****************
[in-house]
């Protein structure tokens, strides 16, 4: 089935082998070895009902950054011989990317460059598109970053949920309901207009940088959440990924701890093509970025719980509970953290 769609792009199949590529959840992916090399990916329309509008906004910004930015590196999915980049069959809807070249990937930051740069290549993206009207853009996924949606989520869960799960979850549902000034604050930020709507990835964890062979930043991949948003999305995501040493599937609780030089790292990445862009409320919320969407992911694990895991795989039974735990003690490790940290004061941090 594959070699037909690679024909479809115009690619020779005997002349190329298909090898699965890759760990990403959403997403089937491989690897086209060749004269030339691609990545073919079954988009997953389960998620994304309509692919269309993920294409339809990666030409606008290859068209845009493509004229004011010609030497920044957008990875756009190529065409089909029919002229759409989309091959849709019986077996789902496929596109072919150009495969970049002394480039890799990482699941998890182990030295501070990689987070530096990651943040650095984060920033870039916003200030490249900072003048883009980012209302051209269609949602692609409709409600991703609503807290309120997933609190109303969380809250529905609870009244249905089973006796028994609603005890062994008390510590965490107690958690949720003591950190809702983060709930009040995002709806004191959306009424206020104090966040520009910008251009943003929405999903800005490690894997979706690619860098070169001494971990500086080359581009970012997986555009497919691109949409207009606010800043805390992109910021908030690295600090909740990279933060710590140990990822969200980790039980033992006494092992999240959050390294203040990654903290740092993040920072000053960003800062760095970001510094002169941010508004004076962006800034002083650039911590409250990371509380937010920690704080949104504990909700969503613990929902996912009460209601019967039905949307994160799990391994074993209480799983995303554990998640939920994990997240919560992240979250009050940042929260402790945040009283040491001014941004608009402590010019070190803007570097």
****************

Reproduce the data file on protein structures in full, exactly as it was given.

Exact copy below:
[in-house]
């Protein structure tokens, strides 16, 4: 089935082998070895009902950054011989990317460059598109970053949920309901207009940088959440990924701890093509970025719980509970953290 769609792009199949590529959840992916090399990916329309509008906004910004930015590196999915980049069959809807070249990937930051740069290549993206009207853009996924949606989520869960799960979850549902000034604050930020709507990835964890062979930043991949948003999305995501040493599937609780030089790292990445862009409320919320969407992911694990895991795989039974735990003690490790940290004061941090 594959070699037909690679024909479809115009690619020779005997002349190329298909090898699965890759760990990403959403997403089937491989690897086209060749004269030339691609990545073919079954988009997953389960998620994304309509692919269309993920294409339809990666030409606008290859068209845009493509004229004011010609030497920044957008990875756009190529065409089909029919002229759409989309091959849709019986077996789902496929596109072919150009495969970049002394480039890799990482699941998890182990030295501070990689987070530096990651943040650095984060920033870039916003200030490249900072003048883009980012209302051209269609949602692609409709409600991703609503807290309120997933609190109303969380809250529905609870009244249905089973006796028994609603005890062994008390510590965490107690958690949720003591950190809702983060709930009040995002709806004191959306009424206020104090966040520009910008251009943003929405999903800005490690894997979706690619860098070169001494971990500086080359581009970012997986555009497919691109949409207009606010800043805390992109910021908030690295600090909740990279933060710590140990990822969200980790039980033992006494092992999240959050390294203040990654903290740092993040920072000053960003800062760095970001510094002169941010508004004076962006800034002083650039911590409250990371509380937010920690704080949104504990909700969503613990929902996912009460209601019967039905949307994160799990391994074993209480799983995303554990998640939920994990997240919560992240979250009050940042929260402790945040009283040491001014941004608009402590010019070190803007570097």